How are we doing on the human development front here at home? Not too well it seems:
UPDATE: As a point of information, the reference to a 50-point gap between black Americans and Asian Americans should be to the human development index, not life expectancy, which makes a great deal more sense. (To put that in perspective, if the authors are using HDI in the standard way -- which they seem to be -- a 50 point difference is like the difference between living in Norway and living in Ghana.) The actual gap between the life expectancy of poor black Americans and Asian Americans is closer to 15 years.
The American Human Development Index has applied to the US an aid agency approach to measuring well-being – more familiar to observers of the Third World – with shocking results. The US finds itself ranked 42nd in global life expectancy and 34th in survival of infants to age. Suicide and murder are among the top 15 causes of death and although the US is home to just 5 per cent of the global population it accounts for 24 per cent of the world’s prisoners. Despite an almost cult-like devotion to the belief that unfettered free enterprise is the best way to lift Americans out of poverty, the report points to a rigged system that does little to lessen inequalities.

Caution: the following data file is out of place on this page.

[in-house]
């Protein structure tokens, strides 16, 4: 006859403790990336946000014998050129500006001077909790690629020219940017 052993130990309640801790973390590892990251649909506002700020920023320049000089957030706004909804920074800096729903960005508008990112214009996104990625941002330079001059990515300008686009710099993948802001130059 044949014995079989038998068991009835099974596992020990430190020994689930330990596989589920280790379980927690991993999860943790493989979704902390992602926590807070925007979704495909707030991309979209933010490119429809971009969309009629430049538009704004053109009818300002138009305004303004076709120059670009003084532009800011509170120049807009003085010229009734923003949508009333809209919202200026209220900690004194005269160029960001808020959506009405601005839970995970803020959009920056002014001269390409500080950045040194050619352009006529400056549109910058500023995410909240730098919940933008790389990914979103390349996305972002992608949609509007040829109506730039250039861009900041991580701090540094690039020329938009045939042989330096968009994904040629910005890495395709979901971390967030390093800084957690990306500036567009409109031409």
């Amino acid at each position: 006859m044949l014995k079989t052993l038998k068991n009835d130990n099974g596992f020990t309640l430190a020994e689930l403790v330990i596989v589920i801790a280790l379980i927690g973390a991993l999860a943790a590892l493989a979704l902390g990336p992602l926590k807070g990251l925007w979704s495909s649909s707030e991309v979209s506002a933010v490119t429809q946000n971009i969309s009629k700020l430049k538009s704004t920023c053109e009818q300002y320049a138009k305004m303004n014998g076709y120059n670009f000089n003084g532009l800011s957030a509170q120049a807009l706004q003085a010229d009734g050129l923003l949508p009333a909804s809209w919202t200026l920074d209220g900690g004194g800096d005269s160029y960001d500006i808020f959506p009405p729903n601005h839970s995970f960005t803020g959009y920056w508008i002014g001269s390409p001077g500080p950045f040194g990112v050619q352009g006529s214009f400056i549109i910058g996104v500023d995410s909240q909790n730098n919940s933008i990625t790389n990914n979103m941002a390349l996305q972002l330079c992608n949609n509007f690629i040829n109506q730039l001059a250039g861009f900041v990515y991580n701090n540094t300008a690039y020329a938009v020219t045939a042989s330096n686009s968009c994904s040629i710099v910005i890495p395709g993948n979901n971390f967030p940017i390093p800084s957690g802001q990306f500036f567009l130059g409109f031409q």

“The report shows that although America is one of the richest nations in the world, it is woefully behind when it comes to providing opportunity and choices to all Americans to build a better life,” the authors said. Some of its more shocking findings reveal that, in parts of Texas, the percentage of adults who pass through high school has not improved since the 1970s.
Asian-American males have the best quality of life and black Americans the lowest, with a staggering 50-year life expectancy gap between the two groups. Despite the fact that the US spends roughly $5.2bn (£2.6bn) every day on health care, more per capita than any other nation in the world, Americans live shorter lives than citizens of every western European and Nordic country, bar Denmark.